The Lamborghini Huracán Sterrato Is the Off-Road Supercar Dreams Are Made of
Unlike most other supercar manufacturers, Lamborghini is no stranger to dirt. There were brief forays into rallying in the 1980s, and Lamborghini was hopping dunes and crushing rocks with the mil-spec LM002 decades before Ferrari fitted all-wheel-drive to one of its cars. Going beyond the new high-riding Urus SUV, there’s even a not-insignificant number of intrepid Lambo drivers who crash their Huracán through mud and snow. Heck, we even tried a bit of that ourselves at this year’s Winter Accademia.
The new dust-hungry Huracán Sterrato concept is proof Sant’Agata hasn’t scratched that off-road itch quite yet. Unless you mistake this for an appearance package, don’t. This car’s purpose is right there in its name: sterrato loosely translates to “dirt road” in English. According to Lamborghini, the Sterrato “draws on Lamborghini’s off-road expertise exemplified in the Urus SUV.”
Just like all those Safari-style Porsche 911s, the Sterrato isn’t equipped for the Moab’s frame twisters, but it’s perfect for blitzing down an old fire road or slithering around a gravel pit. Ground clearance is up by around 1.8 inches, improving the angle of approach by one percent and the angle of departure by 6.5 percent. It won’t fjord any rivers, but this means the Sterrato is the perfect supercar for crumbling city infrastructure.
READ MORE: The History (and a Drive) of the Lamborghini LM002
The front and rear tracks are wider by around 1.2 inches, in part from a new set of special semi-all-terrain tires with a sidewall that’s both stiffer and larger to shrug off curbs, stones, and divots. The car is also fitted with plenty of underbody protection, including front and rear aluminum skid plates. The side skirts are also aluminum, while the “composite” bodywork incorporates “stone-deflecting” protection around the engine and air intakes, and mudguards made of carbon and resin.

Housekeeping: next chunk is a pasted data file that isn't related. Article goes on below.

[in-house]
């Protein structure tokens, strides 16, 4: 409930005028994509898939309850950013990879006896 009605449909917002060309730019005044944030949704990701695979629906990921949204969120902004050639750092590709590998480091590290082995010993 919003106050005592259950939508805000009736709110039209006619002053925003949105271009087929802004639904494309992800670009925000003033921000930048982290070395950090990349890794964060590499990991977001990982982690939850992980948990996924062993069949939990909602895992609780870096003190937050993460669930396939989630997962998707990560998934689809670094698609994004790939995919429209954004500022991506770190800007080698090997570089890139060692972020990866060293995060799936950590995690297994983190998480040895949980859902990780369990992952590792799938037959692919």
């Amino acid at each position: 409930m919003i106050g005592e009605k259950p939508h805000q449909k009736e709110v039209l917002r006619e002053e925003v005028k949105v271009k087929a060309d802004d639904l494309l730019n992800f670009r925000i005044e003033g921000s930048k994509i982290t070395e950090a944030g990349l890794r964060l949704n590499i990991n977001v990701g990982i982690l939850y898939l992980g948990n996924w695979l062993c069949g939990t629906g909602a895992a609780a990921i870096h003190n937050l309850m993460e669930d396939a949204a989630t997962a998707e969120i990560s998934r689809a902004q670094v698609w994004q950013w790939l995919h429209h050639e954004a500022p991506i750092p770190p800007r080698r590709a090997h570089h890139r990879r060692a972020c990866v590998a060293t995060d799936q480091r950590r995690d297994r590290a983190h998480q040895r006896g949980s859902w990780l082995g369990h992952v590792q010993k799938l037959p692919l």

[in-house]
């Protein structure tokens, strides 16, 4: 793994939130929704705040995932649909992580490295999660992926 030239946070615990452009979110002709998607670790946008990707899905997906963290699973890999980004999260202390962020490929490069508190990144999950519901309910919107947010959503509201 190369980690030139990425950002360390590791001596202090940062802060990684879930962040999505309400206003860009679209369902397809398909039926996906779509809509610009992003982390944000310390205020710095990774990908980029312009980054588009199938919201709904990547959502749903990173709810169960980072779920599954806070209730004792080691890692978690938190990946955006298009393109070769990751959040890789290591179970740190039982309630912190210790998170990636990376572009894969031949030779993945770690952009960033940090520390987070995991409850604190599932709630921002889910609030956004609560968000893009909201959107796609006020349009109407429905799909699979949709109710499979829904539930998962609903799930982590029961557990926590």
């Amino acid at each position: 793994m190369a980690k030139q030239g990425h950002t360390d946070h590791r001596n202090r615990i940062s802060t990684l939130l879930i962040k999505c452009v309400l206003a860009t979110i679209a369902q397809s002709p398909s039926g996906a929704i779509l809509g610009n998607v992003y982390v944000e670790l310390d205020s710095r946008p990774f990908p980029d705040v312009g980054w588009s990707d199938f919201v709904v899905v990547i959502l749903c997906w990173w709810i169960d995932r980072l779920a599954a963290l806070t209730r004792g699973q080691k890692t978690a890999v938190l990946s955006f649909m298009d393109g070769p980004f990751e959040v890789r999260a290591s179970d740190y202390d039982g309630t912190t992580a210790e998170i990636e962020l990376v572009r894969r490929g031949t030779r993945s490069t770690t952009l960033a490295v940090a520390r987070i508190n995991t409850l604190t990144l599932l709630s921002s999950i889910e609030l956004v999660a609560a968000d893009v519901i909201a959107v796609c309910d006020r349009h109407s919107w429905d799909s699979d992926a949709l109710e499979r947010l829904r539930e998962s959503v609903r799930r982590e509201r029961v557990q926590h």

If night rallies are more your thing, there’s an ultra-bright LED light bar on the roof and front bumper. All this hardware is a waste if you muck up a white leather interior, so the Sterrato features a titanium roll cage, carbon-fiber seats, and aluminum floor panels for easy clean-up.
As it’s based on the newest Huracán Evo, power still comes from the excellent 5.2-liter naturally-aspirated V-10. That means 640 horsepower is on tap, a prodigious amount routed to all four wheels through a seven-speed dual-clutch automatic transmission. Beyond that, the Evo’s LDVI driving system that manages the all-wheel-drive, four-wheel-steering, adaptive-suspension, and torque-vectoring setups has been modified for traversing slippery, low-grip stuff. Apparently, it “provides enhanced rear-wheel-drive behavior, producing more torque together with additional stabilization in oversteering maneuvers.” In other words: more slide when you want it, less when you don’t.
For now, the Sterrato remains a one-off concept. Customers who want to conquer something tougher than the mean streets of the Hamptons will have to make do with the Urus—or commission a Huracán build of their own. Of course, if enough people inquire about the Sterrato, maybe we’ll see a special edition in the future. We can only hope.
READ MORE: Lamborghini Huracán Evo Review: It Freaking Rips
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